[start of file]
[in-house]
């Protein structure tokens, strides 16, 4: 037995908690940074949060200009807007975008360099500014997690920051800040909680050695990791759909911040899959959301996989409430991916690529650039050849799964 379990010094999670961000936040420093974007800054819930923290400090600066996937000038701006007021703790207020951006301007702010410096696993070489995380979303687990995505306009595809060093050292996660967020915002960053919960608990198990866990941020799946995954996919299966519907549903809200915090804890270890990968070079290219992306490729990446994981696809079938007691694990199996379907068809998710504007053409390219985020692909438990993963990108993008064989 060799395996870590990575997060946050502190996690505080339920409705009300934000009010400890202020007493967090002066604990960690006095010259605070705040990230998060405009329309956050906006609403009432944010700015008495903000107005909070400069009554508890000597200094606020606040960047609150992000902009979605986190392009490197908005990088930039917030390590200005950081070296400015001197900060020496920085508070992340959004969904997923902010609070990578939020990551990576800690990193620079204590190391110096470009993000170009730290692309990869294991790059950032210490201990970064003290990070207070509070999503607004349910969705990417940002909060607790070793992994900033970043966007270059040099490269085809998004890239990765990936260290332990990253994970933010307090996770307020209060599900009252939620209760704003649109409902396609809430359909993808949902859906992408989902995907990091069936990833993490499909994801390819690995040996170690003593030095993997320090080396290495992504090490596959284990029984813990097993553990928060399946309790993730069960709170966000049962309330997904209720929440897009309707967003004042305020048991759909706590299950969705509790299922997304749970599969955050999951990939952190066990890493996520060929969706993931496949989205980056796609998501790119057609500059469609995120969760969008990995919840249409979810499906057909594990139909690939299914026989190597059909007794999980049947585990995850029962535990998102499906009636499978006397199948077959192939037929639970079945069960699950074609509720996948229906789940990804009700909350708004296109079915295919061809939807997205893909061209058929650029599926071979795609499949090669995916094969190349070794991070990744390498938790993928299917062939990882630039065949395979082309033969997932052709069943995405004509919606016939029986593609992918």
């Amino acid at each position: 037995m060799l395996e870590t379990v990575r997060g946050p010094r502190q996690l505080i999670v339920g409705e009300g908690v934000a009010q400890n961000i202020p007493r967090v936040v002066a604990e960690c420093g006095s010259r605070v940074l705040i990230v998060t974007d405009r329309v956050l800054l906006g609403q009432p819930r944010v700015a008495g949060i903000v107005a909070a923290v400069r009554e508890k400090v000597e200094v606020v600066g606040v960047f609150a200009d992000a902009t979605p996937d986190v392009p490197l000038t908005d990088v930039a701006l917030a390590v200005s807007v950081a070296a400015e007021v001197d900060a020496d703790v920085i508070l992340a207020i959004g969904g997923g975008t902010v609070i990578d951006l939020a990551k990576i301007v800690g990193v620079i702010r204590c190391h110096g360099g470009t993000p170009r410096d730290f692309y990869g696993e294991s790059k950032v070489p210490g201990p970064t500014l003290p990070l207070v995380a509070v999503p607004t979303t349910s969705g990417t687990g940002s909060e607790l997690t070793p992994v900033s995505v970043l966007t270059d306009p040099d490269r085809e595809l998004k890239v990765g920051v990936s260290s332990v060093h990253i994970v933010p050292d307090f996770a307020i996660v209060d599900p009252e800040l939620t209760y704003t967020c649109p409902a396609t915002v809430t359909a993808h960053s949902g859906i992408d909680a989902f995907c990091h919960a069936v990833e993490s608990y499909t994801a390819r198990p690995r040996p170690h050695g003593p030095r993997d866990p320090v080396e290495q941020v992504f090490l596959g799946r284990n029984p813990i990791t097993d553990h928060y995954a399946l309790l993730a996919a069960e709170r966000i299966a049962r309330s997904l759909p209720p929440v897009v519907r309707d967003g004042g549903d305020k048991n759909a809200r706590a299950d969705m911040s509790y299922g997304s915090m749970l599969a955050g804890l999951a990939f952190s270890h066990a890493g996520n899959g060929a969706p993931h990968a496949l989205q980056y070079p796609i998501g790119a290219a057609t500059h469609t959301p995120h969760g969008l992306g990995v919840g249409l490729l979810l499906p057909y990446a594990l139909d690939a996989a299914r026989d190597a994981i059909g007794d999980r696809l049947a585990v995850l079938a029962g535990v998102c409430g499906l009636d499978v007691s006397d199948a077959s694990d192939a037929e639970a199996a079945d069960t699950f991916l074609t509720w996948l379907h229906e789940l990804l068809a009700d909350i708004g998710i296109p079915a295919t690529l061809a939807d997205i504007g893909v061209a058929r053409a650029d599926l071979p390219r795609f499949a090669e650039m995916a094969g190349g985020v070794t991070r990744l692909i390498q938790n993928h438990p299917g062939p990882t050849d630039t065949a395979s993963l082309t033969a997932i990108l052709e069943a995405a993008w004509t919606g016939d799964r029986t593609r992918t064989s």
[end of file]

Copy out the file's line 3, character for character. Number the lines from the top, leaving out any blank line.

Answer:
């Amino acid at each position: 037995m060799l395996e870590t379990v990575r997060g946050p010094r502190q996690l505080i999670v339920g409705e009300g908690v934000a009010q400890n961000i202020p007493r967090v936040v002066a604990e960690c420093g006095s010259r605070v940074l705040i990230v998060t974007d405009r329309v956050l800054l906006g609403q009432p819930r944010v700015a008495g949060i903000v107005a909070a923290v400069r009554e508890k400090v000597e200094v606020v600066g606040v960047f609150a200009d992000a902009t979605p996937d986190v392009p490197l000038t908005d990088v930039a701006l917030a390590v200005s807007v950081a070296a400015e007021v001197d900060a020496d703790v920085i508070l992340a207020i959004g969904g997923g975008t902010v609070i990578d951006l939020a990551k990576i301007v800690g990193v620079i702010r204590c190391h110096g360099g470009t993000p170009r410096d730290f692309y990869g696993e294991s790059k950032v070489p210490g201990p970064t500014l003290p990070l207070v995380a509070v999503p607004t979303t349910s969705g990417t687990g940002s909060e607790l997690t070793p992994v900033s995505v970043l966007t270059d306009p040099d490269r085809e595809l998004k890239v990765g920051v990936s260290s332990v060093h990253i994970v933010p050292d307090f996770a307020i996660v209060d599900p009252e800040l939620t209760y704003t967020c649109p409902a396609t915002v809430t359909a993808h960053s949902g859906i992408d909680a989902f995907c990091h919960a069936v990833e993490s608990y499909t994801a390819r198990p690995r040996p170690h050695g003593p030095r993997d866990p320090v080396e290495q941020v992504f090490l596959g799946r284990n029984p813990i990791t097993d553990h928060y995954a399946l309790l993730a996919a069960e709170r966000i299966a049962r309330s997904l759909p209720p929440v897009v519907r309707d967003g004042g549903d305020k048991n759909a809200r706590a299950d969705m911040s509790y299922g997304s915090m749970l599969a955050g804890l999951a990939f952190s270890h066990a890493g996520n899959g060929a969706p993931h990968a496949l989205q980056y070079p796609i998501g790119a290219a057609t500059h469609t959301p995120h969760g969008l992306g990995v919840g249409l490729l979810l499906p057909y990446a594990l139909d690939a996989a299914r026989d190597a994981i059909g007794d999980r696809l049947a585990v995850l079938a029962g535990v998102c409430g499906l009636d499978v007691s006397d199948a077959s694990d192939a037929e639970a199996a079945d069960t699950f991916l074609t509720w996948l379907h229906e789940l990804l068809a009700d909350i708004g998710i296109p079915a295919t690529l061809a939807d997205i504007g893909v061209a058929r053409a650029d599926l071979p390219r795609f499949a090669e650039m995916a094969g190349g985020v070794t991070r990744l692909i390498q938790n993928h438990p299917g062939p990882t050849d630039t065949a395979s993963l082309t033969a997932i990108l052709e069943a995405a993008w004509t919606g016939d799964r029986t593609r992918t064989s």